The Editor’s View: Bring On the Inquisition

The long-awaited apostolic visitation of American seminaries is now underway, and that’s very good news. It’s no secret that priestly formation in the United States suffered in the 1960s and 1970s, when fidelity to authentic Catholicism often took a backseat to the social and theological fads of the age.

While things are clearly better now, there’s still much work to be done. Despite the fascinations of the secular media, this will involve more than just dealing with homosexuality in the seminaries. The fact is, most seminaries have rid themselves of the pervasive gay subculture that dominated the institutions a couple decades ago. There are exceptions, however, and the visitations should be able to identify and address those.

For our day, the more urgent crisis in American seminaries is that of fidelity to the historic Faith. Sexual exploration is on the wane; dissent is not. While the new seminarians are themselves overwhelmingly orthodox, too many of their professors still cling to the free-wheeling theology of Revs. Richard McBrien and Charles Curran. They may not ultimately convert the strong-willed young men they teach, but they do waste their charges’ time. The years spent in seminary are vital—not just doctrinally and morally, but also pastorally and personally. The period of formation is intended to shape those very things: to take a man and make him new. Classes, accountability groups, and spiritual directors who fail to do that fail their entire purpose. There is no place for them any longer.

Of course, the old guard won’t give up without a fight. Already they’re launching preemptive attacks in the media, calling the visitation a “witch-hunt” or an “inquisition,” or some equally frightening variation on the theme.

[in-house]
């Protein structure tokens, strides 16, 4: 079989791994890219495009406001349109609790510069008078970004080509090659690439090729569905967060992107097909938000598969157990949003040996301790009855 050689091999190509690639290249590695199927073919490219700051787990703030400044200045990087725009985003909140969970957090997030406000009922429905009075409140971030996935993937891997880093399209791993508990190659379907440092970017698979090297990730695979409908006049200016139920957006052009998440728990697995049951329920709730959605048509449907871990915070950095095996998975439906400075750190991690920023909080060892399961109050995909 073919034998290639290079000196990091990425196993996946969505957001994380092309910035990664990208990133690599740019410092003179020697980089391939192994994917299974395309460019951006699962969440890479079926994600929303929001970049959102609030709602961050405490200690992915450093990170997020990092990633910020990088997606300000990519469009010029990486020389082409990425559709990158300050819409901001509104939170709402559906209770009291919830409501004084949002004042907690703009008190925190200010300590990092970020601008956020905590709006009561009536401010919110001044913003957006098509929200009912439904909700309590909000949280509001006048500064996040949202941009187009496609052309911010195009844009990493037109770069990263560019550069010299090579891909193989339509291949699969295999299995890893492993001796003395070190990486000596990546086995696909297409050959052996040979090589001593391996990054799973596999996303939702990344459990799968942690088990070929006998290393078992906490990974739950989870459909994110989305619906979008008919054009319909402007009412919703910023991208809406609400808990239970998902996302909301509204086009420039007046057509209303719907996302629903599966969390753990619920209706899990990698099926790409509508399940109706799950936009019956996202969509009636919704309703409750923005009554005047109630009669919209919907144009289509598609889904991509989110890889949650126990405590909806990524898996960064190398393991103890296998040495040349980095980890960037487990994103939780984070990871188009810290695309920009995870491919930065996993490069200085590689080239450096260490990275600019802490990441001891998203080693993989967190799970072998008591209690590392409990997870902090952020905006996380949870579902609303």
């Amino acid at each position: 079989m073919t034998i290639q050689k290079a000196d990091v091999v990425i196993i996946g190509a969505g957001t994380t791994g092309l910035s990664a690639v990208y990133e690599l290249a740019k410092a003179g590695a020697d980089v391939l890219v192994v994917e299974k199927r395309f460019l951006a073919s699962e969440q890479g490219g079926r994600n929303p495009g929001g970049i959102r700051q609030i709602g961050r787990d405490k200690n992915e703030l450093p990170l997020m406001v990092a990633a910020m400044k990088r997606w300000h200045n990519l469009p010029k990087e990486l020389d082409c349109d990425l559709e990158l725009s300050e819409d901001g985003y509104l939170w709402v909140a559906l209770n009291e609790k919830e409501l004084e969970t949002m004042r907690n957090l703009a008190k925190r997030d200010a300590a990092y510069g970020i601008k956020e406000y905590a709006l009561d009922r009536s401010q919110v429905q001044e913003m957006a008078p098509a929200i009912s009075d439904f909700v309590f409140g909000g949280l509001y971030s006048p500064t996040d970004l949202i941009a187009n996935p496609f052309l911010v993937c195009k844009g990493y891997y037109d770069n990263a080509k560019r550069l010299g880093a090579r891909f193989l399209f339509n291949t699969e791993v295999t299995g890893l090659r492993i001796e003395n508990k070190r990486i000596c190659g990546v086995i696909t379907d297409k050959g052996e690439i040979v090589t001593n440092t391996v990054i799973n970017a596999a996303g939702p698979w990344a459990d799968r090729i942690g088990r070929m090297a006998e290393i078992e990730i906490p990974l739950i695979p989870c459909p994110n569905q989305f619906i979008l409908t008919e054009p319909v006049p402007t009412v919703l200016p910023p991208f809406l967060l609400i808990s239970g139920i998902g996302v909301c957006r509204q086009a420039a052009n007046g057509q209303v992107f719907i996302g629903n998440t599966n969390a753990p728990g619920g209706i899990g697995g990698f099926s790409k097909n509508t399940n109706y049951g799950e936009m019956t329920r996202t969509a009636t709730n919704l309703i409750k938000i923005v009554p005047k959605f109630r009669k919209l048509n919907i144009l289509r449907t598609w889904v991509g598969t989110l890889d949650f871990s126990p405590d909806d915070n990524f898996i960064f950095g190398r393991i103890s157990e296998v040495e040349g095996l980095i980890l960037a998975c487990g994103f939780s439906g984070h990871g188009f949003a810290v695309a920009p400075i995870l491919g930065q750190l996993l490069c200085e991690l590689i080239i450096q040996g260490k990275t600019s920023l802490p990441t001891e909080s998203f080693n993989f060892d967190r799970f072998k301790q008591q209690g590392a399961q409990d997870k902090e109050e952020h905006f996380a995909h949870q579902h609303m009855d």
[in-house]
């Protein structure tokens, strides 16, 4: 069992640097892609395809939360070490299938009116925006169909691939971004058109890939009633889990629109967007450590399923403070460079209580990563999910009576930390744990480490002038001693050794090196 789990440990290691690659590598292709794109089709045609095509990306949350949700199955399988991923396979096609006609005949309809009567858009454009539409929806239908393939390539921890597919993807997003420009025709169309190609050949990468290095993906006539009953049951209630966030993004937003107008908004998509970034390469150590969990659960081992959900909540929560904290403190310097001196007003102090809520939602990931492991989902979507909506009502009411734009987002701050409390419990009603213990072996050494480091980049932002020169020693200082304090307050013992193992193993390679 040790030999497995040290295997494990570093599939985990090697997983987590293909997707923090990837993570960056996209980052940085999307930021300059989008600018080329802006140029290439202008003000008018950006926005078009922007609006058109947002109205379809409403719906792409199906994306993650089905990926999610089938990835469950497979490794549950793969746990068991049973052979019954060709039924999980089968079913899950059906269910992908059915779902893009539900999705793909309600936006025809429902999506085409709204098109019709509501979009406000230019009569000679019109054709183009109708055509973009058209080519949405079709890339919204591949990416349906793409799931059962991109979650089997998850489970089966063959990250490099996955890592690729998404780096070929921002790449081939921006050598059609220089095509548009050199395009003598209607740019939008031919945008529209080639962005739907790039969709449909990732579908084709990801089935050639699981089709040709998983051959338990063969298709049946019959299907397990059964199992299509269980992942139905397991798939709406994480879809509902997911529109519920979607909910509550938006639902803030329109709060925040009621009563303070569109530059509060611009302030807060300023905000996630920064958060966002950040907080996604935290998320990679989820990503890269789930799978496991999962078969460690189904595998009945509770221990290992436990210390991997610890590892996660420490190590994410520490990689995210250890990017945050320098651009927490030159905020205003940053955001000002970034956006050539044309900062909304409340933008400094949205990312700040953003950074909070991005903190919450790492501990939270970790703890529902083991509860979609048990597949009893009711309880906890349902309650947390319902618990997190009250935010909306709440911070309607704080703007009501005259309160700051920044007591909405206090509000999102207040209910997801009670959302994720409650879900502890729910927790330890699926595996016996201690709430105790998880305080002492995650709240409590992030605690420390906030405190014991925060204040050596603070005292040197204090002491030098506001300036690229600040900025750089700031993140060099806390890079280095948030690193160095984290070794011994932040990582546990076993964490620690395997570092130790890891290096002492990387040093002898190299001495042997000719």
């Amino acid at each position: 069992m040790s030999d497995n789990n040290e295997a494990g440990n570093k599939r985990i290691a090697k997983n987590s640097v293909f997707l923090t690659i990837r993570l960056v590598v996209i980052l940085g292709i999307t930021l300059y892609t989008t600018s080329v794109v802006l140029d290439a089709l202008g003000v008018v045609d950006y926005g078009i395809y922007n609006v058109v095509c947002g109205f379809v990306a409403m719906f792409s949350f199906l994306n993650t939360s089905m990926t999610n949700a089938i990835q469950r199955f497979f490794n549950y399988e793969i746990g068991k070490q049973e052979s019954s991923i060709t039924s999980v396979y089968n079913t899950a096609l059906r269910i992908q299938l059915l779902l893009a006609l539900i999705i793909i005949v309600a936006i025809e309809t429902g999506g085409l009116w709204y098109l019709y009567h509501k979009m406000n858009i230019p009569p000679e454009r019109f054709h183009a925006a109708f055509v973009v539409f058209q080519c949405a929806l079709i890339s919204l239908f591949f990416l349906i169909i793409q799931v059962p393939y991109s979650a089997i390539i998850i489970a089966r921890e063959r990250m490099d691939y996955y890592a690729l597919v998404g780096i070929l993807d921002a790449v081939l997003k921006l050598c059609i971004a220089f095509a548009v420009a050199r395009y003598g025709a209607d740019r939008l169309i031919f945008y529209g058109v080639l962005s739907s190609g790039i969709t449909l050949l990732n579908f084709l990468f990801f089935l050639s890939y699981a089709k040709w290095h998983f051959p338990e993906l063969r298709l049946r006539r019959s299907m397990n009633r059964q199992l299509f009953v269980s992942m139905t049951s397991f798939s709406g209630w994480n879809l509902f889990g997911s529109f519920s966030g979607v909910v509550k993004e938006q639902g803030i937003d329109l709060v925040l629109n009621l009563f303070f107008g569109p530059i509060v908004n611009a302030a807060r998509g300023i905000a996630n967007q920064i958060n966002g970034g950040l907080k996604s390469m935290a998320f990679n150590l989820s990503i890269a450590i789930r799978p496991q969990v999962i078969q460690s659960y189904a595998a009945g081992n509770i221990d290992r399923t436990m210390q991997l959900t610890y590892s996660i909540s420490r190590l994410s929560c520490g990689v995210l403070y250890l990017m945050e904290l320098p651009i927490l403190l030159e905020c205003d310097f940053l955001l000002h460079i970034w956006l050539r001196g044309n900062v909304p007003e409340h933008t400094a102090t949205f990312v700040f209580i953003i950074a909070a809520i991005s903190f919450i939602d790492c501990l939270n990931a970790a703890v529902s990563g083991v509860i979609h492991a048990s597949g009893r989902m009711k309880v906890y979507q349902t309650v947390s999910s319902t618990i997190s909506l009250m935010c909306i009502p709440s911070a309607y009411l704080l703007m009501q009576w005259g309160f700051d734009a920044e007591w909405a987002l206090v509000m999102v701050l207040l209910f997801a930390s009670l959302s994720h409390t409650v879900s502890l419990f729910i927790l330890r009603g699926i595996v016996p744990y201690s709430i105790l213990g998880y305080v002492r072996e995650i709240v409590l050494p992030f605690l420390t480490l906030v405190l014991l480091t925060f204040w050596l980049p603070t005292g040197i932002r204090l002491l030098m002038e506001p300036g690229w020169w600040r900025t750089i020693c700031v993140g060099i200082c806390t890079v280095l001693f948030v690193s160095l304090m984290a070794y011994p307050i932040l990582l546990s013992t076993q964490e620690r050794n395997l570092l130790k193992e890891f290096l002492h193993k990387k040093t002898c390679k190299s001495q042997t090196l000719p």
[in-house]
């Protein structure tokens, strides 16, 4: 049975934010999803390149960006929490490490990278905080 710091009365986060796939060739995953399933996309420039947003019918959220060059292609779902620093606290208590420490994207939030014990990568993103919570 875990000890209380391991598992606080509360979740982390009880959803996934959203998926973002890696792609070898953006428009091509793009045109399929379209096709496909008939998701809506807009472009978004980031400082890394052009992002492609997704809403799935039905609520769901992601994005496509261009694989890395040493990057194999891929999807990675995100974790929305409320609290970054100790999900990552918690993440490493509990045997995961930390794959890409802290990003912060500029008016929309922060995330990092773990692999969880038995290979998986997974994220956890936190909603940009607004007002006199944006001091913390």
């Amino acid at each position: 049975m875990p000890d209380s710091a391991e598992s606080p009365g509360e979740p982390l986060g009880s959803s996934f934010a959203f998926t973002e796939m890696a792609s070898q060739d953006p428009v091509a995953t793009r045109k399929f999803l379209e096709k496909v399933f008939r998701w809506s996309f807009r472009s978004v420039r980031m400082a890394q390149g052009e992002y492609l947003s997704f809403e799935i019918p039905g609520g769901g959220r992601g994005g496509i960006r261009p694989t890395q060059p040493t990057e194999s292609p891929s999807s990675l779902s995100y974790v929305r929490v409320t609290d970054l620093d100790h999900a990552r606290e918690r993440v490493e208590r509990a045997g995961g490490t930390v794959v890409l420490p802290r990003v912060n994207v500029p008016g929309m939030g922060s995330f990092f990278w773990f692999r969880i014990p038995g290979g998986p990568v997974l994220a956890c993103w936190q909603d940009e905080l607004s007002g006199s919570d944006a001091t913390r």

But what’s wrong with a good inquisition now and then? While critics hope to tarnish the seminary investigation with images of torture chambers and forced confessions, no sober observer can take such over-the-top buffoonery seriously. Every successful group or organization initiates a regular self-evaluation; that’s one of the main reasons why they’re successful. Leave it to the sluggardly middle management to complain about it.

It’s a sweet irony that so many of those stomping their feet at the apostolic visitation are the same ones who tirelessly (tiresomely?) call for Church accountability. Well, here it is, folks: We’ve all witnessed the tragic fruit of ill-formed priests, so the Church is holding the seminaries accountable.

Of course, that’s not the kind of accountability dissenters are looking for. Take James Carroll, for example. In his October 3, 2005, Boston Globe column, “A Catholic Moment of Truth,” he writes:

With boards of Vatican-appointed investigators poised to swoop down on American schools in which new priests are trained, interrogations of candidates and loyalty tests for teachers already betray a nostalgia for the bygone era of thought-control and snitching…. Instead of asking hard questions about the root causes of the priestly sex abuse scandal—facing problems of the clerical culture itself, including celibacy, authoritarianism, discrimination against women, the immaturity of church teachings on sexuality—Rome is preparing to scapegoat homosexuals.

Of course! Clericalism, mandatory celibacy, the impossibility of women’s ordination, and prohibitions against contraception and homosexual acts—that’s why those priests abused children.

There’s truth in the worn saying: When all you have is a hammer, every problem becomes a nail. Unfortunately, Mr. Carroll’s hammer of dissent has been part of the problem all along.


  • Brian Saint-Paul

    Brian Saint-Paul was the editor and publisher of Crisis Magazine. He has a BA in Philosophy and an MA in Religious Studies from the Catholic University of America, in Washington. D.C. In addition to various positions in journalism and publishing, he has served as the associate director of a health research institute, a missionary, and a private school teacher. He lives with his wife in a historic Baltimore neighborhood, where he obsesses over Late Antiquity.

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